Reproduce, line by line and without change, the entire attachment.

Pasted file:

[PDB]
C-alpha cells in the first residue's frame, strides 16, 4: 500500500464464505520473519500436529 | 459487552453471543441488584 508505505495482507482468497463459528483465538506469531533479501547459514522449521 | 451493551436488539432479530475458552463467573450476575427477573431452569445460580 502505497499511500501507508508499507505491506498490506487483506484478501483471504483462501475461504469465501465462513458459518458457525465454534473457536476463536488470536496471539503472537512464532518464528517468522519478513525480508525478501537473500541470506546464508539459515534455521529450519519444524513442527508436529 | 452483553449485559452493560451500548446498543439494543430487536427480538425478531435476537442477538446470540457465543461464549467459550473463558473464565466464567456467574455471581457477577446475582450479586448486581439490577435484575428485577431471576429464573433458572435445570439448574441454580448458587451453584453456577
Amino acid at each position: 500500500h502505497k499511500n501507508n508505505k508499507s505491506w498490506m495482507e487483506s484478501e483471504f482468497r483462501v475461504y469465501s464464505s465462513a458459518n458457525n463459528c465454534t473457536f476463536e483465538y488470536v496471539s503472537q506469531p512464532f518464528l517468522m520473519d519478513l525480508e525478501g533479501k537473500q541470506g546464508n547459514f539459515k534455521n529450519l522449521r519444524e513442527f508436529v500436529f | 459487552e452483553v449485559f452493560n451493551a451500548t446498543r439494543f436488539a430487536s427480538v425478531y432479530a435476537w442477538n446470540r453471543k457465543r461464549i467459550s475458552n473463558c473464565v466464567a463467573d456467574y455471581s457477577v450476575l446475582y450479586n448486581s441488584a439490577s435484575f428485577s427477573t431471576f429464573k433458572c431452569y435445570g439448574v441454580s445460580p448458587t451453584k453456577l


[PDB]
C-alpha cells in the first residue's frame, strides 16, 4: 500500500464464505520473519500436529 | 459487552453471543441488584 508505505495482507482468497463459528483465538506469531533479501547459514522449521 | 451493551436488539432479530475458552463467573450476575427477573431452569445460580 502505497499511500501507508508499507505491506498490506487483506484478501483471504483462501475461504469465501465462513458459518458457525465454534473457536476463536488470536496471539503472537512464532518464528517468522519478513525480508525478501537473500541470506546464508539459515534455521529450519519444524513442527508436529 | 452483553449485559452493560451500548446498543439494543430487536427480538425478531435476537442477538446470540457465543461464549467459550473463558473464565466464567456467574455471581457477577446475582450479586448486581439490577435484575428485577431471576429464573433458572435445570439448574441454580448458587451453584453456577
Amino acid at each position: 500500500h502505497k499511500n501507508n508505505k508499507s505491506w498490506m495482507e487483506s484478501e483471504f482468497r483462501v475461504y469465501s464464505s465462513a458459518n458457525n463459528c465454534t473457536f476463536e483465538y488470536v496471539s503472537q506469531p512464532f518464528l517468522m520473519d519478513l525480508e525478501g533479501k537473500q541470506g546464508n547459514f539459515k534455521n529450519l522449521r519444524e513442527f508436529v500436529f | 459487552e452483553v449485559f452493560n451493551a451500548t446498543r439494543f436488539a430487536s427480538v425478531y432479530a435476537w442477538n446470540r453471543k457465543r461464549i467459550s475458552n473463558c473464565v466464567a463467573d456467574y455471581s457477577v450476575l446475582y450479586n448486581s441488584a439490577s435484575f428485577s427477573t431471576f429464573k433458572c431452569y435445570g439448574v441454580s445460580p448458587t451453584k453456577l